#### Archived

This topic is now archived and is closed to further replies.

This topic is 5617 days old which is more than the 365 day threshold we allow for new replies. Please post a new topic.

## Recommended Posts

I am trying to work out how to make a missle or other object travel in an arc type form and being affected by wieght, wind, gravity, angle, and velocity. Any help would be greatly appreciated. [edited by - Razza2003 on March 4, 2003 5:23:49 AM]

##### Share on other sites
Weight and gravity are the same thing.

##### Share on other sites
Fairly simple, assuming 3d vectors...

You need to have the following Vectors set up

1: Thrust = initial thrust of the projectile
2: Gravity = (0,-1,0)
3: Wind = e.g. (0.5, 0,0.01) for a slight diagonal wind
4: CurrentPos = position of projectile
5: CurrentSpeed = speed of projecticle
6: Accel = this frame''s acceleration

Every physics frame,

Accel = Thrust + Gravity + Wind
CurrentSpeed += Accel
CurrentPos += CurrentSpeed

If the projectile only has an initial thrust, then straight after the first frame you would zero the thrust component. Or, for missle-like projectiles, you could modify the thrust over time so that the projectile starts off accelerating, then looses power and behaves like a normal projectile.

The wind resistance is also pretty simple. Just create a scaling factor for your windresistance (e.g. 0.01) and add the following lines just before updating your position (gonna use DirectX function here)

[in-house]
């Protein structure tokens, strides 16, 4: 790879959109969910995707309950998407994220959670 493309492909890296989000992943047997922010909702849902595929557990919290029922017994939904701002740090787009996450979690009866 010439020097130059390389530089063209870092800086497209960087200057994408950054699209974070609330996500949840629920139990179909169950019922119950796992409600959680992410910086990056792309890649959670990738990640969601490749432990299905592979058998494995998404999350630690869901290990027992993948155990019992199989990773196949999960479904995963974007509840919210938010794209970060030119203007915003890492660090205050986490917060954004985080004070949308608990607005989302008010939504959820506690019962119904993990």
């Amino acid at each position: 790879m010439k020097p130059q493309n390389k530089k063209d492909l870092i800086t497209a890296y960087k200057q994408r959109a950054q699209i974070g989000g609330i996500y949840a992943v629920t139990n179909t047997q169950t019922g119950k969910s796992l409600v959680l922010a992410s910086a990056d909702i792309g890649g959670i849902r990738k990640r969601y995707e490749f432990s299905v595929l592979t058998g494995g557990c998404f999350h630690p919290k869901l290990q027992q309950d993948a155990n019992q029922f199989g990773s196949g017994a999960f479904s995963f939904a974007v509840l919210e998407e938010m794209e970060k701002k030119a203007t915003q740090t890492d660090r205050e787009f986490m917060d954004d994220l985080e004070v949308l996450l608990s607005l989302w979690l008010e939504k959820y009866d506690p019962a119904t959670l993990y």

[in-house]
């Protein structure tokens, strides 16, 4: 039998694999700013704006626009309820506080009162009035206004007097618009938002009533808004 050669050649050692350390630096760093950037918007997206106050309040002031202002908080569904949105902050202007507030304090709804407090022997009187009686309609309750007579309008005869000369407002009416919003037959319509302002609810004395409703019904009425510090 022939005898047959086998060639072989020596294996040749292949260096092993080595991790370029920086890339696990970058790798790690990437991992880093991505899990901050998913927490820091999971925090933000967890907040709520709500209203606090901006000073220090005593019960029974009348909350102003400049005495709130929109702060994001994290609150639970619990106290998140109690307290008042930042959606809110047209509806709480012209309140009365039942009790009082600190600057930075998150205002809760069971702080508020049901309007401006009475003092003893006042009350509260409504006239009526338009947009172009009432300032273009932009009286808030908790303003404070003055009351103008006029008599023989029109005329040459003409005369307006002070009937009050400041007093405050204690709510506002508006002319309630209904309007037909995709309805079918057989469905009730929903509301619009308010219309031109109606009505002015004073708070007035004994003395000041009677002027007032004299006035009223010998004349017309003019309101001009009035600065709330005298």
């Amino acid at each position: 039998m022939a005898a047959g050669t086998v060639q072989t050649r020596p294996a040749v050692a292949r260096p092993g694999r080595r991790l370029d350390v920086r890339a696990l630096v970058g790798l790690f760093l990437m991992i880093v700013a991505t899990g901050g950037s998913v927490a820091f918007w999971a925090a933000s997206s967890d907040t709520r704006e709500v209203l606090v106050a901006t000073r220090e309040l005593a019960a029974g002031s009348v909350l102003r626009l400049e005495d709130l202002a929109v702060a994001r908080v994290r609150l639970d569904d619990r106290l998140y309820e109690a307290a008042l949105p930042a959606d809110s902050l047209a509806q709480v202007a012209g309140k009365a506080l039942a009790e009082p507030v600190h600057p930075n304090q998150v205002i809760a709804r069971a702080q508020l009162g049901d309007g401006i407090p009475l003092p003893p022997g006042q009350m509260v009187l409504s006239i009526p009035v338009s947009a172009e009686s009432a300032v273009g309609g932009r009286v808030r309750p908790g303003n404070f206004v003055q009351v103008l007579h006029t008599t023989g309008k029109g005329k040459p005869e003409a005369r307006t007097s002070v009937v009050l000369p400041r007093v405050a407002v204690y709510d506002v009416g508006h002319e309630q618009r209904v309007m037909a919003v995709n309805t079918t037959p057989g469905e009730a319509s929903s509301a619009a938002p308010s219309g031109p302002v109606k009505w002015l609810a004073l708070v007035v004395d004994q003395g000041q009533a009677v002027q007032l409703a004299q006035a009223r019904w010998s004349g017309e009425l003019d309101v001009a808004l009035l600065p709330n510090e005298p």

D3DXVec3Normalize NormalOfCurrentSpeed,CurrentSpeed
D3DXVec3Scale WindResVector,CurrentSpeed,WindResistance
CurrentSpeed-=WindResVector

You can spend a bit more time on the calculation of the wind resistance, but that''ll do it close enough to fool the eye.

Learning to fly is easy, but as a tortoise, the landings are really rough.

##### Share on other sites
The drag force is found by roughly:

F = 0.5 * Cd * rho * A * U^2;where:  Cd = coefficient of drag  rho = density of the fluid  A = frontal area of object  U = velocity of the object

Take the F you get & divide it by the weight of the object in question & then subtract it from the acceleration term you''re using.

Easiest way to calculate Cd would be to figure out the terminal velocity of the object, from which you can know the force F, the rest of the equation are constants for a given object, so just rearrage it to get Cd.

1. 1
Rutin
25
2. 2
3. 3
4. 4
JoeJ
18
5. 5

• 14
• 14
• 11
• 11
• 9
• ### Forum Statistics

• Total Topics
631757
• Total Posts
3002140
×